Commissioning of mission-critical data center systems is essential to ensure highest system availability through different phases of operation – at the outset of operations, down the road at full system buildout, and, later, when systems begin to age.
One challenge to successful data center commissioning is that new data centers are often built with excess HVAC/electrical capacity to allow for future system expansion. In this case, both thermal and electrical design loads may not be achieved for months or years from the beginning of operation. This leads to two different sets of problems at different phases of the system lifecycle.
Figure1. A Data Center, Photo Credit: Wikimedia Commons
Insufficient System Turndown
When first operational, if a low percentage of the design data center system capacity is built, HVAC systems may have insufficient turndown to operate well at low loads. Turndown refers to the ability of a piece of equipment or system to operate at part-load conditions. While some modern equipment has the ability to operate at a high turndown ratio, it is typically not infinite. In other words, at some point, the controls are still flipping an oversized piece of equipment (e.g. a chiller) on and off to meet the setpoint. This cycle can result in potential space/rack subcooling when the equipment is on, and then difficulty meeting setpoint when the equipment is off. If these cycles are short, the phenomenon can result in excess equipment wear and premature failure. To mitigate against these issues, the controls contractor and/or equipment manufacturer’s representatives may tune the systems/equipment to operate smoothly at low load; however, as loads increase over time, these initial configurations may lead to unexpected challenges and require readjustment, often well after the warranty period has expired. Testing at these low load conditions is an important part of data center commissioning, however, the focus is often on testing for design maximum.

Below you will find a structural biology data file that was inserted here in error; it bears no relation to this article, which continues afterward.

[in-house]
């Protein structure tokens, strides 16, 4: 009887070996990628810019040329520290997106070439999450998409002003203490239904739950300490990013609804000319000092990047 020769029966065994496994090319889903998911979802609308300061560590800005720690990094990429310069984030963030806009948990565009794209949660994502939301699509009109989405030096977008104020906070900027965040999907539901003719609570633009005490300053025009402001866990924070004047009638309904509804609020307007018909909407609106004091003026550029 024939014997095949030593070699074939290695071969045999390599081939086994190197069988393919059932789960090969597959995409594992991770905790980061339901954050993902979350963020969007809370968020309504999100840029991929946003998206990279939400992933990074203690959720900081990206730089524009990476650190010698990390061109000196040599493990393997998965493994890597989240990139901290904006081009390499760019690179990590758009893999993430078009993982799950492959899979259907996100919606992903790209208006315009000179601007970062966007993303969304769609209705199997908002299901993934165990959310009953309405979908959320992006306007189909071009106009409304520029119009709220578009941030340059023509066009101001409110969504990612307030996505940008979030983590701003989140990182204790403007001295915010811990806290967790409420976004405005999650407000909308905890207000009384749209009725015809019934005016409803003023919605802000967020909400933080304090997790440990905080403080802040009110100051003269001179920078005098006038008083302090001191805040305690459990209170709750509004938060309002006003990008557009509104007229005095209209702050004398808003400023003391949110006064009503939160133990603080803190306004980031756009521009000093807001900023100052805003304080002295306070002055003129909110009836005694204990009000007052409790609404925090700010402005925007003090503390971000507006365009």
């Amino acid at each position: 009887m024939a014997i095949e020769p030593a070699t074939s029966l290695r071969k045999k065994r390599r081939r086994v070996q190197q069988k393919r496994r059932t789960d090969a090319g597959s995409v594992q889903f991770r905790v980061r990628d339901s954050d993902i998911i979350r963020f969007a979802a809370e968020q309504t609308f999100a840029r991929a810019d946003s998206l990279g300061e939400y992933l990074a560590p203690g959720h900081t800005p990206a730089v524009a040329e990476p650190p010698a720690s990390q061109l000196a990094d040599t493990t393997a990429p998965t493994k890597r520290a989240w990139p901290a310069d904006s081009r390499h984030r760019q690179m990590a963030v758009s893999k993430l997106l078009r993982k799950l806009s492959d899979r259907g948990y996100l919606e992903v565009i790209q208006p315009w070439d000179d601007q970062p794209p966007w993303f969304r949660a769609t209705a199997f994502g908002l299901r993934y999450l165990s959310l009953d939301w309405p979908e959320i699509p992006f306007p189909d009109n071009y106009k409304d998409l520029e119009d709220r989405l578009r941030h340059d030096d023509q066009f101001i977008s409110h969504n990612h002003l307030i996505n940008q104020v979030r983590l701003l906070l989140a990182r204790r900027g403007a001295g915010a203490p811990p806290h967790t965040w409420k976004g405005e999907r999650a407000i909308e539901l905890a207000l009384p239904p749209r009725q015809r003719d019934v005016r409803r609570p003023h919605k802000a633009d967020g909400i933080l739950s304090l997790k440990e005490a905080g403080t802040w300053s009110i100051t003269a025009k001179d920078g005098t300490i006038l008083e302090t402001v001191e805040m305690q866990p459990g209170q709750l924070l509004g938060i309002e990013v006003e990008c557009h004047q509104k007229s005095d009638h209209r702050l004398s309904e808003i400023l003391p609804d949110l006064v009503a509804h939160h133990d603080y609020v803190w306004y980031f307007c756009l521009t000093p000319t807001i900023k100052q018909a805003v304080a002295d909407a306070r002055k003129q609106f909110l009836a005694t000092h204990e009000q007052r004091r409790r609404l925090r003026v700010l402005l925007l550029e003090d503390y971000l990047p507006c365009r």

Delay in Achieving Design Load
On the opposite end, as compute loads and rack buildout continue to increase to design levels, systems which may not have been tested at full capacity may begin to reveal issues that, while having been present the whole time, are now only making an impact as the loads approach design maximums. These issues could include chilled water flow/balance issues for water cooled equipment, hotspots on airside distribution, circuit breaker ampacity/settings/configuration errors, or even electrical termination issues not identified under part load conditions. When these issues result in failures, it is often the most damaging/expensive to an organization since, at design loads, server system utilization is also typically very high. For this reason, testing to design load conditions is essential as part of the commissioning process.
Commissioning for Full Range of Operation
In order to successfully test thermal management and power systems before server and network gear is online, it is essential to have a flexible platform for simulating – as accurately as possible – a variety of thermal and electrical loading scenarios, both initial loading and design buildout. Often times, load testing has been accomplished by utilizing larger load banks placed either in an open air server room even before rack gear is installed, or by using several load banks placed in the hot aisle(s). The latter approach is more appropriate for modern data centers utilizing hot aisle containment architecture, but still does not accurately model actual rack loads and can result in a failure to identify hot spots and other performance anomalies.